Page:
The Encyclopedia of Greater Philadelphia is expanding and opening new subject categories with support from the National Endowment for the Humanities, the Mayor’s Fund for Philadelphia, and Poor Richard’s Charitable Trust. To join more than one hundred leading and emerging scholars who have already contributed to this peer-reviewed, digital-first project, let us know your choice of topics.
To see the list of topics available link here.
The scope of the project includes the city of Philadelphia and the surrounding region of southeastern Pennsylvania, South Jersey, and northern Delaware. Prospective authors must have expertise in their chosen subjects demonstrated by previous publications and/or advanced training in historical research. Authors will have the opportunity to select feasible deadlines and will have the option of volunteering or receiving modest stipends. To express interest, please send an email describing your qualifications and specifying topics of interest to the editor-in-chief, Charlene Mires, email@example.com. No attachments, please. Graduate students, please include the name and email address of an academic reference.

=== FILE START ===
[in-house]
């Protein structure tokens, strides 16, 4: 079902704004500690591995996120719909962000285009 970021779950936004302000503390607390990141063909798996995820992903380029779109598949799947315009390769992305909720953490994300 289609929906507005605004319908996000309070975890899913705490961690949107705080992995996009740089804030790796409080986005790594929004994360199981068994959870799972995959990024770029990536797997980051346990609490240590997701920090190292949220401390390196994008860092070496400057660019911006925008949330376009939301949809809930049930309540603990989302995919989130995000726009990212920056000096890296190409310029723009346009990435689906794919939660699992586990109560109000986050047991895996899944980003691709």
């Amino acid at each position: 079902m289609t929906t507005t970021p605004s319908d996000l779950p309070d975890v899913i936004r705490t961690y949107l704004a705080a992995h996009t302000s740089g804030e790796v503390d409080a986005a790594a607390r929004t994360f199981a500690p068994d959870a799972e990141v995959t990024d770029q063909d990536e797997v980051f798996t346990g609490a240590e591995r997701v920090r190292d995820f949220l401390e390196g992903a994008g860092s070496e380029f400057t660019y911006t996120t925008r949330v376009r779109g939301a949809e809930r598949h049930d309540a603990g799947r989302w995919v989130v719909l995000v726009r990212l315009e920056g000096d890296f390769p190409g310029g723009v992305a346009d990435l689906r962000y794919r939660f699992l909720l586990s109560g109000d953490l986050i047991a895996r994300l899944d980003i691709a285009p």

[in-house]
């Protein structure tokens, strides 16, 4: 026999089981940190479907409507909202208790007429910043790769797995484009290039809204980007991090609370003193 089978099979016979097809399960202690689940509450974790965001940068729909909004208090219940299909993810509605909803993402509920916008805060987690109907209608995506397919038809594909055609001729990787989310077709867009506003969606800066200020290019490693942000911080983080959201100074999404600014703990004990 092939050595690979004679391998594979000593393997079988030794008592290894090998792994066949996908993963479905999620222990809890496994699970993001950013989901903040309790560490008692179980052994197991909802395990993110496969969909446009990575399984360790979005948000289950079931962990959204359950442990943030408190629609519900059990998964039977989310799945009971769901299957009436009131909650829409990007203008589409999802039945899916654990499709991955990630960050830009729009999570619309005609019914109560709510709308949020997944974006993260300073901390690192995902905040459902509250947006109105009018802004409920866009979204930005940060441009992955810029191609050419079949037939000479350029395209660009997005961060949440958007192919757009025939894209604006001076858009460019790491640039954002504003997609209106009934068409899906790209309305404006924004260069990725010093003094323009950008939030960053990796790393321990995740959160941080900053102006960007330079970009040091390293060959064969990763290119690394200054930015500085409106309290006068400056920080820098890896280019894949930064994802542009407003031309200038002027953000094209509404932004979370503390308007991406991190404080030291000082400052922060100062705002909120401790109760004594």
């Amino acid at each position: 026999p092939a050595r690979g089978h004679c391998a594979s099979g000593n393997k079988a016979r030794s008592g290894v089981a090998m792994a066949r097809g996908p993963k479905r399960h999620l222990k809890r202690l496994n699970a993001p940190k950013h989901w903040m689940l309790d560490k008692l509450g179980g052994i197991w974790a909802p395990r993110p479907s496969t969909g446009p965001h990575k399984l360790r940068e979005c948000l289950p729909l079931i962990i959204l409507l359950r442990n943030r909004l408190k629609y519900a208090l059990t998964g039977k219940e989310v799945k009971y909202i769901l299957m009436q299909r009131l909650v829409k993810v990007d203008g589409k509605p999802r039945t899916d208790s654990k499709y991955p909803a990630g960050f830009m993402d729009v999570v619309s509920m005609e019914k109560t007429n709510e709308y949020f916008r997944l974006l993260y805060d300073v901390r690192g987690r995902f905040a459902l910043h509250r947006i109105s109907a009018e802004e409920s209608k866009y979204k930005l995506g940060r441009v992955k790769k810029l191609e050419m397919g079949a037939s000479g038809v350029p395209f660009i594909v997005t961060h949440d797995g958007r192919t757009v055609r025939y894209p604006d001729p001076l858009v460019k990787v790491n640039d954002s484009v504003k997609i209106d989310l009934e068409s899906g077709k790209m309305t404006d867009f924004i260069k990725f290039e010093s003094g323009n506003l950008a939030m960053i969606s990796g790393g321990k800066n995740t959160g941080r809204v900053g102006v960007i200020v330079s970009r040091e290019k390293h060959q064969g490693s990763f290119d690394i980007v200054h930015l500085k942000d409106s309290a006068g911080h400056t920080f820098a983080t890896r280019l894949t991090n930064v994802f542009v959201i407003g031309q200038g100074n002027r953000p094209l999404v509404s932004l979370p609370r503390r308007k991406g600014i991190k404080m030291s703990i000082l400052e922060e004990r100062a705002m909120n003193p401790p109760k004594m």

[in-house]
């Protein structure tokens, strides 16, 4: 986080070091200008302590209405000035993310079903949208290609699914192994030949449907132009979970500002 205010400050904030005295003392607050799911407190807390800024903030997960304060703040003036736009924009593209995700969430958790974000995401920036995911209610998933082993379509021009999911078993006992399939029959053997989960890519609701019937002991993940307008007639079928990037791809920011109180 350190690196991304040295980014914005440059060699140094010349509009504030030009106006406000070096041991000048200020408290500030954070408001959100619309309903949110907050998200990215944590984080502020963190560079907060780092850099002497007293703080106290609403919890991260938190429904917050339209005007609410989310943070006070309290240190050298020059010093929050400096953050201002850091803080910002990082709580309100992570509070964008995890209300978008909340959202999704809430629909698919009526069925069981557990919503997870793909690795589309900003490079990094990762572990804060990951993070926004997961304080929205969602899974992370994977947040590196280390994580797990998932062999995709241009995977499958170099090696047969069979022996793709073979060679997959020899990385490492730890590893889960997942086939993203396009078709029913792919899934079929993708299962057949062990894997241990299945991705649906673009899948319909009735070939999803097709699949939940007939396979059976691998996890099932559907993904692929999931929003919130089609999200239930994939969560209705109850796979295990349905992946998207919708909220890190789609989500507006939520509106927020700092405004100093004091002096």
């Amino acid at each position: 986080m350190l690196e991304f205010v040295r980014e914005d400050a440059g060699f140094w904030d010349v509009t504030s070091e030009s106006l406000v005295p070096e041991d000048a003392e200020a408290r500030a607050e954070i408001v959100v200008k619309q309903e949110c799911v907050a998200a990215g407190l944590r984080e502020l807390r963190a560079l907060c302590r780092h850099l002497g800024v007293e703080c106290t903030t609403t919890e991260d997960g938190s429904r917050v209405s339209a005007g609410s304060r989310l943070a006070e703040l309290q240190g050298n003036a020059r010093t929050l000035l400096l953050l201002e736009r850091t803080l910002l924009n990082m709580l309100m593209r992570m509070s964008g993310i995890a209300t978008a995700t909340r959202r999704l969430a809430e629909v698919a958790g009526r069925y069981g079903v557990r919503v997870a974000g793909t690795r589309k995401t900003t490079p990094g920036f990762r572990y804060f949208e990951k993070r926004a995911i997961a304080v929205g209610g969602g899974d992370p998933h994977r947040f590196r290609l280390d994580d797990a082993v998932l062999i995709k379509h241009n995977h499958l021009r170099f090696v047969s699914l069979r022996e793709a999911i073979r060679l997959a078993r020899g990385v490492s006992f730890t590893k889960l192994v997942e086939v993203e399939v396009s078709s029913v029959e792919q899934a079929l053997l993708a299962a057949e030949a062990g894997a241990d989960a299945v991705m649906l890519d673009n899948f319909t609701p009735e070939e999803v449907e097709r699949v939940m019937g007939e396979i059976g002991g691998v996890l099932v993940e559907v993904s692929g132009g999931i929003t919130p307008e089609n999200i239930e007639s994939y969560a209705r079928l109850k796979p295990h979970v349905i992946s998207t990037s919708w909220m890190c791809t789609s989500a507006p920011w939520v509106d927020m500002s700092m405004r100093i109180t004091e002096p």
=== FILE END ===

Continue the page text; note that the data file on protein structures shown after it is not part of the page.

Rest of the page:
Guidelines for writers:
Roster of authors:
Editors and staff:
Invitation to graduate students and other interested scholars: The Encyclopedia of Greater Philadelphia, based at Rutgers-Camden, is forming a working group to do original research into Philadelphia’s connections with other regions of the United States and the world. You can help us enhance the Encyclopedia with these topics and break new ground – and perhaps find a thesis, dissertation, or book topic in the process. We anticipate a meeting early in the spring and research during the summer. Modest compensation is available for accepted essays, which will be peer-reviewed.
Let us know if you are interested! Send an email with a brief description of your interests and qualifications to Charlene Mires, firstname.lastname@example.org.
Guidelines for Writers: https://philadelphiaencyclopedia.org/about/guidelines-for-writers/